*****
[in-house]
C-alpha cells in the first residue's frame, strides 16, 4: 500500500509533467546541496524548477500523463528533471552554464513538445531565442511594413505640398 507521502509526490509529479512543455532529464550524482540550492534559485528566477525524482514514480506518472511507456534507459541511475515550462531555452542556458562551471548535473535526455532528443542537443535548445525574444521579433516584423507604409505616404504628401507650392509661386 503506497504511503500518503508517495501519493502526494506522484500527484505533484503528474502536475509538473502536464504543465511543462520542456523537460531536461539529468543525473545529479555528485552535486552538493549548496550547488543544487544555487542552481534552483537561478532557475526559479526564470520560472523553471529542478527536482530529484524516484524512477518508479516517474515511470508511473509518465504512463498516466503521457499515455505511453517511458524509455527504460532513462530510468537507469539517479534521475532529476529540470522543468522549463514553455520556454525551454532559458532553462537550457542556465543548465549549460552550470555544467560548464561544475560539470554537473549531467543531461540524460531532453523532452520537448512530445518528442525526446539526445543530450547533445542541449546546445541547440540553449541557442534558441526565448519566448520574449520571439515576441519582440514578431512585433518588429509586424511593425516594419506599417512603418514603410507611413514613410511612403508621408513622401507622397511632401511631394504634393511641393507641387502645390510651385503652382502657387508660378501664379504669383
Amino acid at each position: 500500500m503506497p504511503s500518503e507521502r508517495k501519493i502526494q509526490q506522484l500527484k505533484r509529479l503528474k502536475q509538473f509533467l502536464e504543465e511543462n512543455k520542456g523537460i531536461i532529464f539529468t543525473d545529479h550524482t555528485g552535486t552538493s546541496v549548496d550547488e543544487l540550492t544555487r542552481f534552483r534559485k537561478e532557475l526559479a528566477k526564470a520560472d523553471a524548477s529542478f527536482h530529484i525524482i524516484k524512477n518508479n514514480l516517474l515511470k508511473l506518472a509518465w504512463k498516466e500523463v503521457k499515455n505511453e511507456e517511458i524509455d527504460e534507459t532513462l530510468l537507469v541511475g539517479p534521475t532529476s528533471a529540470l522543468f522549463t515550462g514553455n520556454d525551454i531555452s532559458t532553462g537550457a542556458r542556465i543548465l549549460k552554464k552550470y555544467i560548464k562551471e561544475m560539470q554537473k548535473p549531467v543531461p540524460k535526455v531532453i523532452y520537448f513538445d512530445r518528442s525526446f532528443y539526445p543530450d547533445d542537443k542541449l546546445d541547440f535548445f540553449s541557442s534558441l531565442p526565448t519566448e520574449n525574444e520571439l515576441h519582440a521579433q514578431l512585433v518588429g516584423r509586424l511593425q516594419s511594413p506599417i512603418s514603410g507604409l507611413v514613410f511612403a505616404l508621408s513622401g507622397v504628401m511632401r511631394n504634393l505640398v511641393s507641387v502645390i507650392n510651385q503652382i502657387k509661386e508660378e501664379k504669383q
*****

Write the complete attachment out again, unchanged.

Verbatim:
[in-house]
C-alpha cells in the first residue's frame, strides 16, 4: 500500500509533467546541496524548477500523463528533471552554464513538445531565442511594413505640398 507521502509526490509529479512543455532529464550524482540550492534559485528566477525524482514514480506518472511507456534507459541511475515550462531555452542556458562551471548535473535526455532528443542537443535548445525574444521579433516584423507604409505616404504628401507650392509661386 503506497504511503500518503508517495501519493502526494506522484500527484505533484503528474502536475509538473502536464504543465511543462520542456523537460531536461539529468543525473545529479555528485552535486552538493549548496550547488543544487544555487542552481534552483537561478532557475526559479526564470520560472523553471529542478527536482530529484524516484524512477518508479516517474515511470508511473509518465504512463498516466503521457499515455505511453517511458524509455527504460532513462530510468537507469539517479534521475532529476529540470522543468522549463514553455520556454525551454532559458532553462537550457542556465543548465549549460552550470555544467560548464561544475560539470554537473549531467543531461540524460531532453523532452520537448512530445518528442525526446539526445543530450547533445542541449546546445541547440540553449541557442534558441526565448519566448520574449520571439515576441519582440514578431512585433518588429509586424511593425516594419506599417512603418514603410507611413514613410511612403508621408513622401507622397511632401511631394504634393511641393507641387502645390510651385503652382502657387508660378501664379504669383
Amino acid at each position: 500500500m503506497p504511503s500518503e507521502r508517495k501519493i502526494q509526490q506522484l500527484k505533484r509529479l503528474k502536475q509538473f509533467l502536464e504543465e511543462n512543455k520542456g523537460i531536461i532529464f539529468t543525473d545529479h550524482t555528485g552535486t552538493s546541496v549548496d550547488e543544487l540550492t544555487r542552481f534552483r534559485k537561478e532557475l526559479a528566477k526564470a520560472d523553471a524548477s529542478f527536482h530529484i525524482i524516484k524512477n518508479n514514480l516517474l515511470k508511473l506518472a509518465w504512463k498516466e500523463v503521457k499515455n505511453e511507456e517511458i524509455d527504460e534507459t532513462l530510468l537507469v541511475g539517479p534521475t532529476s528533471a529540470l522543468f522549463t515550462g514553455n520556454d525551454i531555452s532559458t532553462g537550457a542556458r542556465i543548465l549549460k552554464k552550470y555544467i560548464k562551471e561544475m560539470q554537473k548535473p549531467v543531461p540524460k535526455v531532453i523532452y520537448f513538445d512530445r518528442s525526446f532528443y539526445p543530450d547533445d542537443k542541449l546546445d541547440f535548445f540553449s541557442s534558441l531565442p526565448t519566448e520574449n525574444e520571439l515576441h519582440a521579433q514578431l512585433v518588429g516584423r509586424l511593425q516594419s511594413p506599417i512603418s514603410g507604409l507611413v514613410f511612403a505616404l508621408s513622401g507622397v504628401m511632401r511631394n504634393l505640398v511641393s507641387v502645390i507650392n510651385q503652382i502657387k509661386e508660378e501664379k504669383q